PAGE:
While the script demonstrated here is not adequate to run a banner exchange, it should serve a small site owner quite well for advertising other sites that they own as well as their favourite links, etc.
Image This is the code

First things first - you need to have a few banners to link together, so I suggest you go and make those banners as soon as possible. You will find life much easier if you make them all the same size however, since there are different methods of going about this depending on which browser the page is intended for. The example given below should work well for most browsers (providing that you have JavaScript enabled) - perhaps with the exception of the earlier versions... but if you are still using them now I would strongly recommend that you need to update!

There are three main sections that make this script work, the script snippet holding the functions, the snippet that initialises the banner and the HTML file used to display the banner in the later versions of Internet Explorer.

First of all, the function code, just below, should be placed in the header file of all the pages that you wish to use the script on. If you want a different size image, then be sure to set your image and width attributes to something that is appropriate for your use. I did try to link this code into my pages using the link tag, but it prevented it from working so I would not recommend that you put this code in an external script file. If you want to change the speed of the rotation, then you should change the values in the setTimeout lines, I have it set to 60 seconds.

<script TYPE="text/javascript" LANGUAGE="JavaScript"><!--
function Href(dest,image,text) {
this.dest = dest; this.image = image; this.text = text; }

function setHref(dest,image,text) {
myHref"hrefItems++" = new Href(dest,image,text); }

function replace() {
var now = new Date();
random = now.getSeconds()%hrefItems;
if (random == lastrandom) {
if (random == hrefItems-1) random--; else random++; }
document "'banner'".src = myHref"random".image;
document.links"0".href = myHref"random".dest;
lastrandom = random; }

function Test() {
if (navigator.appName == "Netscape") {
var now = new Date();
random = now.getSeconds()%hrefItems; lastrandom = random;
document.write('<A HREF="' + myHref"random".dest + '">');
document.write('<IMG NAME="banner" WIDTH=468 HEIGHT=60 ');
document.write('BORDER=0 ALT="Caption for image here" ');
document.write('SRC="' + myHref"random".image + '">');}
if (navigator.appName == "Netscape"
&& parseInt(navigator.appVersion) >= 3) {

Then, you add this little snippet of code for each banner you want to create on your page. Make sure to change the details of each banner to suit the sites that you wish to link to (you can add more so long as you stick to the example format).

<script TYPE="text/javascript" LANGUAGE="JavaScript"><!--
var random = 0;
var lastrandom = -1;
var hrefItems = 0;
var myHref = new Array();
setHref('','banner1.gif','Site 1');
setHref('','banner2.gif','Site 2');
setHref('','banner3.gif','Site 3');
<noscript>Please enable JavaScript if you wish to see this image and link.</noscript>
MARGINWIDTH="0" SCROLLING="no" SRC="banner.html"></iframe>

After putting the code in your page - you need to create a new page for the floating frame that the later versions of Internet Explorer will use. The page used in the code above is called banner.html - but of course you can change this reference to suit your needs. Please feel free to view and download the source code for the banner.html page, to download it, right click on the link and then select the "save target as" option - or open up the page (link opens in a new window) and then choose save in the file menu of your browser.

If you have changed the image size or the timer value in the script, make sure to change the corresponding values in the HTML file also, otherwise you will end up with a banner that changes shape and rotation speed depending which browser was used.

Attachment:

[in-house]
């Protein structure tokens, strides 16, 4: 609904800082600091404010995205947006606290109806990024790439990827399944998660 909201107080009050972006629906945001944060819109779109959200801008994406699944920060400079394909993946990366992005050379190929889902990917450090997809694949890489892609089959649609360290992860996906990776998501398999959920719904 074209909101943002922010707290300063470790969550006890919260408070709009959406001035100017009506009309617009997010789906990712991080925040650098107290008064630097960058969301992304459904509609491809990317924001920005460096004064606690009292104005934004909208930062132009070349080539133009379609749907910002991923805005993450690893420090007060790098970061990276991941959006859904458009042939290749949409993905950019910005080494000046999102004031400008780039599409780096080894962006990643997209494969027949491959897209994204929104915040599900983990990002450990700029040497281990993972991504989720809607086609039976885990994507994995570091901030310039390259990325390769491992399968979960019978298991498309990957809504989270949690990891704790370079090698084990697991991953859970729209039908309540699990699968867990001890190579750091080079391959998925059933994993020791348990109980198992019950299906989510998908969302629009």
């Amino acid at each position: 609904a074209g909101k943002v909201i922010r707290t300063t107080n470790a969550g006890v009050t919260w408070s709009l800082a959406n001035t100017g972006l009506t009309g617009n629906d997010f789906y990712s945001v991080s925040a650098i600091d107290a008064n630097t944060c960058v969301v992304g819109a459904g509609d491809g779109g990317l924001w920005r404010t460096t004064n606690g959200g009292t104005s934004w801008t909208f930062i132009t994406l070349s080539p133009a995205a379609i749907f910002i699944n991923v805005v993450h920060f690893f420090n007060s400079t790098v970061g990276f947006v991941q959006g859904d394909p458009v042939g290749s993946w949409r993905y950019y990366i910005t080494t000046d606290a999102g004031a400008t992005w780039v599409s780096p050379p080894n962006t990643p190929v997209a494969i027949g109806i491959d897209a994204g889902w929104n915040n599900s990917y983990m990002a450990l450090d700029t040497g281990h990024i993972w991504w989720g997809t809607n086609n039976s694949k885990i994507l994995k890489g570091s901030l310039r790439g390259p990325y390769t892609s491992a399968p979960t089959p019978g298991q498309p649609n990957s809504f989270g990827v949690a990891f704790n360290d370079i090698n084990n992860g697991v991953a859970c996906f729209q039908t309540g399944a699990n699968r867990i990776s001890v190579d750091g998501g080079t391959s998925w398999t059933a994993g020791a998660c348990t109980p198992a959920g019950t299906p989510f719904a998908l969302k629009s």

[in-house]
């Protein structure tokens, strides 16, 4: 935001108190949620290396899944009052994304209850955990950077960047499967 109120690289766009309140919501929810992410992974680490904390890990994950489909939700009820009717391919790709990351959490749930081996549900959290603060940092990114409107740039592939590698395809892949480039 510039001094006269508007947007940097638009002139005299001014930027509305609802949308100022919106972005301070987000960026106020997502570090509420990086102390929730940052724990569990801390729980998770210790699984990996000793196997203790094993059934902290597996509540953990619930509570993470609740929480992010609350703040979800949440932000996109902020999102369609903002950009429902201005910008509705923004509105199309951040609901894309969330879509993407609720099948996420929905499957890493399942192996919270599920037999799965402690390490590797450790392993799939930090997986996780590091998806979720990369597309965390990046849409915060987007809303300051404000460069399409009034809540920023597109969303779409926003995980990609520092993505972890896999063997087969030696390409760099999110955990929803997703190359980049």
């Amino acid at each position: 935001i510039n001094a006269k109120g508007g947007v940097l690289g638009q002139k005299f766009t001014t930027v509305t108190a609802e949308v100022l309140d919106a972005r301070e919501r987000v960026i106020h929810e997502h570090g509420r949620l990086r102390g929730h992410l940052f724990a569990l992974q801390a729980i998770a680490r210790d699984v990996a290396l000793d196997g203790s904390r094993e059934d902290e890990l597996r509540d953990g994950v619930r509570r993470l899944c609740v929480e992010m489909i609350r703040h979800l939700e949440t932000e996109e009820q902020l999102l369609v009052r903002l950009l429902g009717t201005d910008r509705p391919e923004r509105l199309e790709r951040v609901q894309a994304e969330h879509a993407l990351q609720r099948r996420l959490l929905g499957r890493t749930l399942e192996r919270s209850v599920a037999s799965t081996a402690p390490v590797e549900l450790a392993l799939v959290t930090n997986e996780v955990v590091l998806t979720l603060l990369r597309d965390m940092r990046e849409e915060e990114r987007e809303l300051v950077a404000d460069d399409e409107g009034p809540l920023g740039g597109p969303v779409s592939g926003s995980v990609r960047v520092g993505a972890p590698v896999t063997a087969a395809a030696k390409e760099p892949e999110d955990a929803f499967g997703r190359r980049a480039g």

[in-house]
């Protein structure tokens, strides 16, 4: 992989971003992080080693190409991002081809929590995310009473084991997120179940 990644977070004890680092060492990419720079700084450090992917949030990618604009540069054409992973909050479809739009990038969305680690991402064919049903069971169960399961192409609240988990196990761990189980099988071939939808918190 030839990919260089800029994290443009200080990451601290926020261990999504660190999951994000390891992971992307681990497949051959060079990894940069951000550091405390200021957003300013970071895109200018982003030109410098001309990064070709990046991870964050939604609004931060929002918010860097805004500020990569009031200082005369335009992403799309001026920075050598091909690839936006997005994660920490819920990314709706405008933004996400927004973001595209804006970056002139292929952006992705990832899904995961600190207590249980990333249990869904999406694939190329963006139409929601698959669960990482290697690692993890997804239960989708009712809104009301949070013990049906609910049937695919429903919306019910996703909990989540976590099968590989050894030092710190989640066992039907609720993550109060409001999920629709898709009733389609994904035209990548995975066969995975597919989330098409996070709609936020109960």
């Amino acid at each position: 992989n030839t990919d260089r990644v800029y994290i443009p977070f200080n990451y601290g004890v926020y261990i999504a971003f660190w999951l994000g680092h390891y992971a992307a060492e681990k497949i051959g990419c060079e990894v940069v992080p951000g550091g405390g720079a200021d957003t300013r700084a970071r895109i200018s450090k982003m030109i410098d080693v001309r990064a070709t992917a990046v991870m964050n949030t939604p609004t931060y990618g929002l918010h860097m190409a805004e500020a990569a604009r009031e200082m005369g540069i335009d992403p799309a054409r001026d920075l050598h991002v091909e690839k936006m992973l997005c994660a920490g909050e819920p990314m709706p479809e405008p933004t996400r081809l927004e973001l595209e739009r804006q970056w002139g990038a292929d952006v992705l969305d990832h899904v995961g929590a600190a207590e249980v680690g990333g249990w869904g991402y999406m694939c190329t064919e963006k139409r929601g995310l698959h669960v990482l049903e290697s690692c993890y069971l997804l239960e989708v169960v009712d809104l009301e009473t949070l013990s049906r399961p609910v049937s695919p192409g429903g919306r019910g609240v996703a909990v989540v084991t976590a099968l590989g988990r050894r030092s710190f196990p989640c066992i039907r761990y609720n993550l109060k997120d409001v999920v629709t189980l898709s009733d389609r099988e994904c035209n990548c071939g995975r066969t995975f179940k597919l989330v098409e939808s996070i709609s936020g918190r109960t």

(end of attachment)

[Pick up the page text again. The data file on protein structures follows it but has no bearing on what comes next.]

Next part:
JavaScript / DOM / AJAX: Know of a nice code to rotate images?
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* CommentAuthorthepowerofed
* CommentTimeSep 9th 2006
Any one know of some JS that'll rotate some images, similar to the way this site does. Notice, they're using flash, and I would rather not. Thanks.
* CommentAuthorkaiman
* CommentTimeSep 9th 2006 edited
I did a search on A List Apart and found this article as well as several others by Dan Benjamin: This script uses php rather then javascript, but eliminates the worry about whether users have js enabled.

Depending on your audience, you can also use javascript to do this as well by calling the images from an array.

Something like this should do the trick. Just replace the paths to each image in the list below and add the number to the this variable: image = new StringArray(10) (i.e. replace the number 10 with the number of images you have and remember that counting in javascript always starts with 0 not 1).

<script language="Javascript">

var currentdate = 0
var core = 0

function StringArray (n) {
this.length = n;
for (var i =1; i <= n; i++) {
this[i] = ' '


image = new StringArray(10)
image[0] = 'images/PB010084-150.jpg'
image[1] = 'images/PB150115-150.jpg'
image[2] = 'images/PA240077-150.jpg'
image[3] = 'images/WhiteHouse_RedRoof-150.jpg'
image[4] = 'images/PA170049-150.jpg'
image[5] = 'images/PB010084-150.jpg'
image[6] = 'images/PB150115-150.jpg'
image[7] = 'images/PA240077-150.jpg'
image[8] = 'images/WhiteHouse_RedRoof-150.jpg'
image[9] = 'images/PA170049-150.jpg'

var ran = 60/image.length

function ranimage() {
currentdate = new Date()
core = currentdate.getSeconds()
core = Math.floor(core/ran)

document.write("<img src='" +ranimage()+ "'>")


The core of this script uses javascripts built in math function to randomly display images:

function ranimage() {
currentdate = new Date()
core = currentdate.getSeconds()
core = Math.floor(core/ran)

You can also put this into a separate .js file and include it in your page ie: <script type="text/javascript" src="../scripts/rotator.js"></script> If this won't work for you do a search for javascript image rotator and I am sure you will find several other similiar tutorials/scripts.

Hope that helps,



how to randomnly rotate images in javascript
Randomnly rotatign images in javascript
If you have a website and want to serve adverts randomnly, ads can easily be randomnly served. Look to the left of the page to see a randomnly shown image. All this is done through javascript.

The following javascript code is used by this site to rotate randomnly

function getRand(range) {
return Math.round(Math.random() * range);
ad = new Array();
ad[0] = "<A href=><IMG SRC= BORDER=0></a>";
ad[1] = "<A href=><IMG SRC= BORDER=0></a>";
ad[2] = "<A href=><IMG SRC= BORDER=0></a>";;
ad[3] = "<A href=><IMG SRC= BORDER=0></a>";
ad[4] = "<A href=><IMG SRC= width=120 height=60 BORDER=0></a>";
num = getRand(4);